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Boston Police officer seen in viral video did not use excessive force: PD

An internal affairs investigation found that many witnesses — including the alleged victim — said that the narrator exaggerated what happened before he started recording.

A screenshot from the video.

Stephen Harlowe/Facebook (Screenshot)

Calling it “a good example of why it is critically important that a full investigation is done before conclusions” are drawn, Boston Police Commissioner William Evans told reporters Tuesday that numerous witness reports contradict claims that an off-duty officer used excessive force in an online video that went viral earlier this year.

The incident happened near the Arlington MBTA station on May 24, when the officer was driving his personal vehicle and heard a pedestrian tap his back window with an umbrella.

Believing his window to be broken, Evans said, the officer gave chase after what he thought was a potential felony arrest. It turns out the window was only smudged.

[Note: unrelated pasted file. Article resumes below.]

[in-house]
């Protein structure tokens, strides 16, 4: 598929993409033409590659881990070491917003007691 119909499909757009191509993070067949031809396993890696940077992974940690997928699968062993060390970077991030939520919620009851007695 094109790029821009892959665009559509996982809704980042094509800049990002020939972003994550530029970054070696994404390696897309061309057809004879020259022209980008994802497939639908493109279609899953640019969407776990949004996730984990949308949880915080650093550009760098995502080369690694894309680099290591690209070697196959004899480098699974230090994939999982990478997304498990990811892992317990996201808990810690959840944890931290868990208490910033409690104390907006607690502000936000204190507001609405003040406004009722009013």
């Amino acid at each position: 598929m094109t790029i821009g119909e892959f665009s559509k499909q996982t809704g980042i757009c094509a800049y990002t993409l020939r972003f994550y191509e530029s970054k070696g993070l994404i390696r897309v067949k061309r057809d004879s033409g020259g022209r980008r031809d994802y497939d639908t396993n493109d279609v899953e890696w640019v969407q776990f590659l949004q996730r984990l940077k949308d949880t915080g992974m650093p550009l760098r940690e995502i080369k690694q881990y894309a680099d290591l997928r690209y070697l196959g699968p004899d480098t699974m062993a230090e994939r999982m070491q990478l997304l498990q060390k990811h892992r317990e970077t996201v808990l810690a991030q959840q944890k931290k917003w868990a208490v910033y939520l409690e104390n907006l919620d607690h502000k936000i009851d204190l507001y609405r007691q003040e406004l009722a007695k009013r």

At the time, witness Stephen Harlowe uploaded the video to his Facebook account, where it’s since been viewed nearly 1.5 million times.

His footage begins in the middle of the interaction, with an off-camera Harlowe heard accusing the officer of using excessive force and slamming the man’s head onto the sidewalk.

But that never happened, Evans said.

“The statement of the individual who posted his cellphone [video] were directly contradicted by clear evidence and other witness’s accounts,” Evans said.

Internal affairs spoke with seven civilian witnesses, seven police officers and the victim himself, Evans said. Investigators also reviewed footage from two cellphones and a nearby surveillance camera.

All of those witnesses — including the victim himself—told investigators that he tripped while running away, not that he was tackled, Evans said.

The victim and witnesses also denied claims that the officer was slamming his face into the concrete, Evans said.

“Like most cases, no case is perfect, so there are a minor issues that we could’ve done better,” Evans acknowledged. “An appropriate discipline action will be taken to deal with that.”

Evans noted that the department initiated its own investigation after seeing the video circulate online, and that no external complaint was filed with the department over the incident.

 

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